If you’re familiar with web development, chances are you’ve heard the terms ‘client side’ and ‘server side’. Both are terms that describe where application code runs, and make up something called the client-server model - where user devices establish communication through a network to centrally located servers for acquiring necessary data, as opposed to direct communication with each other. In this model, end user devices (laptops, phones, etc.) are designated as 'clients' engaging with servers, similar to customers using services from a company. Requests for webpages or applications are initiated by the client device, and the server responds by providing the requested information.
For example, imagine you’re exploring the internet and search for pinata.cloud via the search bar. What’s really happening behind the scenes is:
- A request is made to the DNS (the phonebook of the Internet)
- The DNS then translates your entered domain name (<span class="code-inline">
pinata.cloud</span>) to an IP address and serves it to the browser
- The browser then makes a request to Pinata server via the IP address for all the content that should appear on the page
- The Pinata server will then deliver that content to the browser and load the page on the client device
To put it another way, imagine you’re sitting at a restaurant table. You order food from the kitchen and servers take your food back and forth between the kitchen and the table. In this scenario, the kitchen is the ‘server side’, you’re table is the ‘client side’, and the servers going back and forth between the two are APIs. In both the internet and restaurant example, the basic structure of transferring information from one place to another is the same.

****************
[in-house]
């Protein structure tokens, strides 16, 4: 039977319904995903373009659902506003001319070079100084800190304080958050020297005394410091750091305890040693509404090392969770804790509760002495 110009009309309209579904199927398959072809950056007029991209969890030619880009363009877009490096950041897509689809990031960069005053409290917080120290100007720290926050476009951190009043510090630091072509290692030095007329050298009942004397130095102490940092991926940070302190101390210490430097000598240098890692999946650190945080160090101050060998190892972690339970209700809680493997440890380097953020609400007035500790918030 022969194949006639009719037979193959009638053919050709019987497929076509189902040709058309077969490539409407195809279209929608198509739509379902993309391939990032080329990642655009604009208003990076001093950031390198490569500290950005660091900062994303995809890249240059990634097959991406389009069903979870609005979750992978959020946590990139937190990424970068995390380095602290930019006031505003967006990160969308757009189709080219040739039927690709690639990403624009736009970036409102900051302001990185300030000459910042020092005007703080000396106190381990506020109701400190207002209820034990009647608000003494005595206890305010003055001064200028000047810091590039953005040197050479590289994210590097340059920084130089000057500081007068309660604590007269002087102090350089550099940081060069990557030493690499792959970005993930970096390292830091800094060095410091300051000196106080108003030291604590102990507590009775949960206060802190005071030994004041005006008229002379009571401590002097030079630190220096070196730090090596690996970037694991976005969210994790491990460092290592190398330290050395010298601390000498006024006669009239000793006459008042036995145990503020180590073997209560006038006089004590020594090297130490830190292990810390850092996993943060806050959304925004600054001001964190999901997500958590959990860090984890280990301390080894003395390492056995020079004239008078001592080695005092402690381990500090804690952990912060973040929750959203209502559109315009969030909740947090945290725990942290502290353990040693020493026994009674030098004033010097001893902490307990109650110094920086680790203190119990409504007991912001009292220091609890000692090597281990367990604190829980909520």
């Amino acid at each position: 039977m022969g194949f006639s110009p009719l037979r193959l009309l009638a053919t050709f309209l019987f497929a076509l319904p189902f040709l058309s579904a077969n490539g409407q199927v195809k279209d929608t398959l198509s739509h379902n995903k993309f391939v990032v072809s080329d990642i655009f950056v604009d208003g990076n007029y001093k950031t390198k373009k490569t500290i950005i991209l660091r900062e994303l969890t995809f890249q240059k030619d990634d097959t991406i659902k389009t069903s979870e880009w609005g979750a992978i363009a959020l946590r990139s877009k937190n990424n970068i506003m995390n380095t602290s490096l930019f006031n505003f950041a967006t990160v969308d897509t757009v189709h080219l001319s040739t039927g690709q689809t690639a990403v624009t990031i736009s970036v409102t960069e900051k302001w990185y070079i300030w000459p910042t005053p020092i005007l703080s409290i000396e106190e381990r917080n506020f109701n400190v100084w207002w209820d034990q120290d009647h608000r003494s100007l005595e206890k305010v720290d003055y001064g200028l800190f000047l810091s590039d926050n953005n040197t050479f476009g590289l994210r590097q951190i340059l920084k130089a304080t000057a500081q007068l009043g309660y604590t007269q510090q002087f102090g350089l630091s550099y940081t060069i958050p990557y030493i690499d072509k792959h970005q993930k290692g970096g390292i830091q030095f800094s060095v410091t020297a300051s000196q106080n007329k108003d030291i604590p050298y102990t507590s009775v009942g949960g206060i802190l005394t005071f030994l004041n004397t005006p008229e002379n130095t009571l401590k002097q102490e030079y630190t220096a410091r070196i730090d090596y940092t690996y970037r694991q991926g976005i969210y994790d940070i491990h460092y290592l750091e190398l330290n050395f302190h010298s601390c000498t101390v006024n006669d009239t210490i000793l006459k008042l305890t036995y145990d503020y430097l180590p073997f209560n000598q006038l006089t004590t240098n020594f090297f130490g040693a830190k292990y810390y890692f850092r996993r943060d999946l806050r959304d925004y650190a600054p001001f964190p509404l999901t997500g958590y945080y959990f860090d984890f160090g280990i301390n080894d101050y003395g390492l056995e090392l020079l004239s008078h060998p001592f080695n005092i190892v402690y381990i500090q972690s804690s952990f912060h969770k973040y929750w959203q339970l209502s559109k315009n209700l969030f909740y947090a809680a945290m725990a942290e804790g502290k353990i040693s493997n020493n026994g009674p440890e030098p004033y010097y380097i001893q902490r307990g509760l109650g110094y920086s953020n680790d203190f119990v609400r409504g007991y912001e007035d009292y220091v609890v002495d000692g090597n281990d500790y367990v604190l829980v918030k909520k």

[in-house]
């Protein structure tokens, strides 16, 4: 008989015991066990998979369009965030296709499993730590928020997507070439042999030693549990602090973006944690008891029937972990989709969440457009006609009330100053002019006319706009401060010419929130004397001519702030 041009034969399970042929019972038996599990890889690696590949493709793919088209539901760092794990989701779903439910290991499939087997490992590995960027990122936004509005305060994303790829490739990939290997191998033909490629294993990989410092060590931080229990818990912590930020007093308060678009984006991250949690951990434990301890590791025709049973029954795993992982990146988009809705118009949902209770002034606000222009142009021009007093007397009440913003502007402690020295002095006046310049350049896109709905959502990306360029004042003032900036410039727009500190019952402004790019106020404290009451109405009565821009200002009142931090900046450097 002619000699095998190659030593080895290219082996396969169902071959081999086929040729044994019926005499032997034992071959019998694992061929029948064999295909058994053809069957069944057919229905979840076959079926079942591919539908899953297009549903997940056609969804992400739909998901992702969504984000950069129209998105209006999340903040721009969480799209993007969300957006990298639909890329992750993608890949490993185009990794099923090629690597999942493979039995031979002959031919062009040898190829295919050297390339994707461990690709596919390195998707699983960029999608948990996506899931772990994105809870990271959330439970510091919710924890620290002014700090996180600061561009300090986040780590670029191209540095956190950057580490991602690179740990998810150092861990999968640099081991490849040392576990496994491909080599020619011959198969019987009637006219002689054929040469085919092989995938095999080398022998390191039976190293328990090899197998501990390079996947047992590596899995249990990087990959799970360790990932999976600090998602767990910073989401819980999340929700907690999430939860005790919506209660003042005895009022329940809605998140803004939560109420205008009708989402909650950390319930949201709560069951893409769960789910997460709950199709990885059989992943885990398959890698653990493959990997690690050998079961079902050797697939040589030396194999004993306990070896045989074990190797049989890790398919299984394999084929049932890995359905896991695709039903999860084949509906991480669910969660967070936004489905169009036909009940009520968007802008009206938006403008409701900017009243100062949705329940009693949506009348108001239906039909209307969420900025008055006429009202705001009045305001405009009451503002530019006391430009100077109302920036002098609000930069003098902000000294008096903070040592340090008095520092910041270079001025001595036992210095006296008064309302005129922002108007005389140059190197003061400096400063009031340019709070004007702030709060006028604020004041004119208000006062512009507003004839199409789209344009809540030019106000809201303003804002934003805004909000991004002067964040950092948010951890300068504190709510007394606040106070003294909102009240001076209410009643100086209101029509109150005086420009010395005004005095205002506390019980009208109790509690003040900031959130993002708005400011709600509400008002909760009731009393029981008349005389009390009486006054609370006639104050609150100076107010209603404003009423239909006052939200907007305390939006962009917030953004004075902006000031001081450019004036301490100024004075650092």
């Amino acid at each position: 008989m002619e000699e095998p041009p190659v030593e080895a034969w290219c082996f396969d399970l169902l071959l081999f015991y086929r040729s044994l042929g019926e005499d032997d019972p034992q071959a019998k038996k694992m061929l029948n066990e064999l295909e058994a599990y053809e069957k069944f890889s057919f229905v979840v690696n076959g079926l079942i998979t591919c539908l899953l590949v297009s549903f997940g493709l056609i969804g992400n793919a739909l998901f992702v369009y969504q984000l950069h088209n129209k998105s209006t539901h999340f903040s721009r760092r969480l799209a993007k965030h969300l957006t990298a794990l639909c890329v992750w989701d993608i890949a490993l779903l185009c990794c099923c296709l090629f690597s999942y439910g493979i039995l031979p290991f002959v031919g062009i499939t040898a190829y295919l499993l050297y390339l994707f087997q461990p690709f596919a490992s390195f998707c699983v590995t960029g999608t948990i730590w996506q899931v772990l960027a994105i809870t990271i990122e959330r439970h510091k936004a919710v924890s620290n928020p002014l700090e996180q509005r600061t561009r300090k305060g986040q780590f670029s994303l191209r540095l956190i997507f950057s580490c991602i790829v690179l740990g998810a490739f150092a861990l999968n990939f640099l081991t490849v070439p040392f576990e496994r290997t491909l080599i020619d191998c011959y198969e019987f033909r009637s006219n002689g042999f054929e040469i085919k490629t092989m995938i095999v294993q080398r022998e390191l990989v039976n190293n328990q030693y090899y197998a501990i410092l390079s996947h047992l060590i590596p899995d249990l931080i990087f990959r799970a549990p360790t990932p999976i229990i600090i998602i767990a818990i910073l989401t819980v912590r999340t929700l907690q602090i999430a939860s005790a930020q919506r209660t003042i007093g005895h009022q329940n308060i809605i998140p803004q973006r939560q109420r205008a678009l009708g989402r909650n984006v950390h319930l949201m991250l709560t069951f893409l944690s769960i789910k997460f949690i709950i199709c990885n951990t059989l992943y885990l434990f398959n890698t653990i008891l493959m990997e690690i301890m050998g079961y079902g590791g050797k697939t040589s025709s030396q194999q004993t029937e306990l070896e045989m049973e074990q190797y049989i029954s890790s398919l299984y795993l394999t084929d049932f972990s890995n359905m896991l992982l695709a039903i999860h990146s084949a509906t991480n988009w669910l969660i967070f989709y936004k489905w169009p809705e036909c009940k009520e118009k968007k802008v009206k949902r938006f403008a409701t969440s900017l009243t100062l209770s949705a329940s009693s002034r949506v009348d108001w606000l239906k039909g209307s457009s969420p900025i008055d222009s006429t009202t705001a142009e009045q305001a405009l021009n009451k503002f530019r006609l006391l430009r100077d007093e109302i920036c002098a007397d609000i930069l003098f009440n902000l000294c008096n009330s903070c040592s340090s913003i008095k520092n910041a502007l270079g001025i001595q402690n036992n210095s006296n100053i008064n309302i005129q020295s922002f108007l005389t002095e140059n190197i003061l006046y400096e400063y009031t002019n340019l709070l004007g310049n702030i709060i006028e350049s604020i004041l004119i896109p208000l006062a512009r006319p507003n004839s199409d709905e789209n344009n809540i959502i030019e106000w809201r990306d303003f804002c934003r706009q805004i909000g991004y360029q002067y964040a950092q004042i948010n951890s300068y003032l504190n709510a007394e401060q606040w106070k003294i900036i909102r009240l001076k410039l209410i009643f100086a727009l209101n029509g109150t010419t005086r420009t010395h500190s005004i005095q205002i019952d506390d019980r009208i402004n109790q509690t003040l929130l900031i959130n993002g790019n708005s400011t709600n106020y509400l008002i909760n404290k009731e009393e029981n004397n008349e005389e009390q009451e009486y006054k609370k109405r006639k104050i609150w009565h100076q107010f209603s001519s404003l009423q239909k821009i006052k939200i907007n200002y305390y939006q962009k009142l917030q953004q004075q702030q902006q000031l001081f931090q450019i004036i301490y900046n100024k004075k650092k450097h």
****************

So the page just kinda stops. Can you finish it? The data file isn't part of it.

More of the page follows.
Client Side vs Server Side
How Does This Model Fit With IPFS?
This is why some server side frameworks like Next.js are not compatible with IPFS, because they require an ability for the server to serve dynamic content. In other words, if your app has some kind of backend logic, it won’t work because backends can change data, and IPFS is purposefully designed with data immutability in mind.
While some are focused on what needs to happen in order for IPFS to become more than a storage network, it’s important to focus on what IPFS is exceptional at and why that matters. IPFS is known for it’s content-addressable nature, something that allows for portability, increased verifiability of content and records, and distributed content delivery. IPFS solves that problem by distributing the sharing of that files across nodes and using the Content Identifier (CID) to ensure immutability and verifiability. If you’re working with static, immutable websites, IPFS is actually a great fit and we’ve done several tutorials on how to host static sites on IPFS which you can check out here.
Pinata stands behind the value of IPFS and has worked hard to make it accessible, easy to use, and reliable for developers building Web3 applications. Whether you’re building a decentralized website, a blockchain game or a decentralized social media, we’re here to help you every step of the way. Sign up for a free account today and experience the power and speed of IPFS in your workflow!
Happy Pinning ✌️
February 1, 2024
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